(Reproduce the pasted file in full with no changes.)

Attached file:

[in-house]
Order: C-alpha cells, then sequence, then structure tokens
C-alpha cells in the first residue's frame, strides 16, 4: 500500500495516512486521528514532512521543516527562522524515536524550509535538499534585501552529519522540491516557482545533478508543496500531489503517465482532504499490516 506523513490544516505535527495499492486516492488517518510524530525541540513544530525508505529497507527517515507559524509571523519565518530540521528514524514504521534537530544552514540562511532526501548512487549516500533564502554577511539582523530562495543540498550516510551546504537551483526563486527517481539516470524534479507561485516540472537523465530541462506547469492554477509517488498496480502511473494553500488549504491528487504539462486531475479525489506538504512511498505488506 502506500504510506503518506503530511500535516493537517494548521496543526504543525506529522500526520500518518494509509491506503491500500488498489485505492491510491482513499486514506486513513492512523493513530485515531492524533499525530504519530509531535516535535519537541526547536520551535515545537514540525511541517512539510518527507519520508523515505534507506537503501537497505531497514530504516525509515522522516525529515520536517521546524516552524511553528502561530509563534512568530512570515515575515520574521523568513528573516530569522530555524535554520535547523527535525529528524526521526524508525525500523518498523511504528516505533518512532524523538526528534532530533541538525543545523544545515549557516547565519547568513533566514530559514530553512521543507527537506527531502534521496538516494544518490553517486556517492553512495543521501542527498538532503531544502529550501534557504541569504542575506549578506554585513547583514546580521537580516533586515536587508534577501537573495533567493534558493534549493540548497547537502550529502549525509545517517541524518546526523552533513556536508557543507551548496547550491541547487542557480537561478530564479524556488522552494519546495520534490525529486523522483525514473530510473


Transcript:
[in-house]
Order: C-alpha cells, then sequence, then structure tokens
C-alpha cells in the first residue's frame, strides 16, 4: 500500500495516512486521528514532512521543516527562522524515536524550509535538499534585501552529519522540491516557482545533478508543496500531489503517465482532504499490516 506523513490544516505535527495499492486516492488517518510524530525541540513544530525508505529497507527517515507559524509571523519565518530540521528514524514504521534537530544552514540562511532526501548512487549516500533564502554577511539582523530562495543540498550516510551546504537551483526563486527517481539516470524534479507561485516540472537523465530541462506547469492554477509517488498496480502511473494553500488549504491528487504539462486531475479525489506538504512511498505488506 502506500504510506503518506503530511500535516493537517494548521496543526504543525506529522500526520500518518494509509491506503491500500488498489485505492491510491482513499486514506486513513492512523493513530485515531492524533499525530504519530509531535516535535519537541526547536520551535515545537514540525511541517512539510518527507519520508523515505534507506537503501537497505531497514530504516525509515522522516525529515520536517521546524516552524511553528502561530509563534512568530512570515515575515520574521523568513528573516530569522530555524535554520535547523527535525529528524526521526524508525525500523518498523511504528516505533518512532524523538526528534532530533541538525543545523544545515549557516547565519547568513533566514530559514530553512521543507527537506527531502534521496538516494544518490553517486556517492553512495543521501542527498538532503531544502529550501534557504541569504542575506549578506554585513547583514546580521537580516533586515536587508534577501537573495533567493534558493534549493540548497547537502550529502549525509545517517541524518546526523552533513556536508557543507551548496547550491541547487542557480537561478530564479524556488522552494519546495520534490525529486523522483525514473530510473